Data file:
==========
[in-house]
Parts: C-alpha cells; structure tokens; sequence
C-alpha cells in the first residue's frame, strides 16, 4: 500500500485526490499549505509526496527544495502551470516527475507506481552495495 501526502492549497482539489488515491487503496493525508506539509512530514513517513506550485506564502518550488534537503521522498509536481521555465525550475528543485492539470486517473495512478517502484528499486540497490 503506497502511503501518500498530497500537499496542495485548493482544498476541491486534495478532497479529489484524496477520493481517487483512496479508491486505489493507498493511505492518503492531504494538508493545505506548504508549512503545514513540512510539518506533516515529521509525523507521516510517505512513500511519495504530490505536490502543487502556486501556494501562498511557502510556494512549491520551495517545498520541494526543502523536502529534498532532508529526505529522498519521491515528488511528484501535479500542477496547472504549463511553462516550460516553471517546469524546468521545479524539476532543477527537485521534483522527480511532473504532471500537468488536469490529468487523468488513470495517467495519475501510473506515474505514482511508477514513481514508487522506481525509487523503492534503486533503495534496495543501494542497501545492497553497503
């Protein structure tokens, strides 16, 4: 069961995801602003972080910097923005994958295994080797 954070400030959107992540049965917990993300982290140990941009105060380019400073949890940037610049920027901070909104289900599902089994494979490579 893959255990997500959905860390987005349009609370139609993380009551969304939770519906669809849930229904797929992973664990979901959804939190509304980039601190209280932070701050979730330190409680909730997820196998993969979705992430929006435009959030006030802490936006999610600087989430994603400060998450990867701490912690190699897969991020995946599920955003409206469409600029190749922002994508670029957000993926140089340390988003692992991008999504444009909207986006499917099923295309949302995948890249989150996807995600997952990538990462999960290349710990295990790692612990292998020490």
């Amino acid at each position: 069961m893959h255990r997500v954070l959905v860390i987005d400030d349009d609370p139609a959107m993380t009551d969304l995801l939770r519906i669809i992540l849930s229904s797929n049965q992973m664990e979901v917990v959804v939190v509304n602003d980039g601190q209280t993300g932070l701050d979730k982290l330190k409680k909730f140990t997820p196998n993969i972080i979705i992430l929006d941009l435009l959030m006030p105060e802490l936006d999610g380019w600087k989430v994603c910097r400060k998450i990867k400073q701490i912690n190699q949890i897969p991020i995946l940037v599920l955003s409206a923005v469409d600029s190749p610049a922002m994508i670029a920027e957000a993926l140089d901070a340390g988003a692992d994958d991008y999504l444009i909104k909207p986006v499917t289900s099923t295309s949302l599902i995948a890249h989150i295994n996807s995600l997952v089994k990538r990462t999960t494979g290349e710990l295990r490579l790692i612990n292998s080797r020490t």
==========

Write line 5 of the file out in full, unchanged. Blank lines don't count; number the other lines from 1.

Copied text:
């Amino acid at each position: 069961m893959h255990r997500v954070l959905v860390i987005d400030d349009d609370p139609a959107m993380t009551d969304l995801l939770r519906i669809i992540l849930s229904s797929n049965q992973m664990e979901v917990v959804v939190v509304n602003d980039g601190q209280t993300g932070l701050d979730k982290l330190k409680k909730f140990t997820p196998n993969i972080i979705i992430l929006d941009l435009l959030m006030p105060e802490l936006d999610g380019w600087k989430v994603c910097r400060k998450i990867k400073q701490i912690n190699q949890i897969p991020i995946l940037v599920l955003s409206a923005v469409d600029s190749p610049a922002m994508i670029a920027e957000a993926l140089d901070a340390g988003a692992d994958d991008y999504l444009i909104k909207p986006v499917t289900s099923t295309s949302l599902i995948a890249h989150i295994n996807s995600l997952v089994k990538r990462t999960t494979g290349e710990l295990r490579l790692i612990n292998s080797r020490t």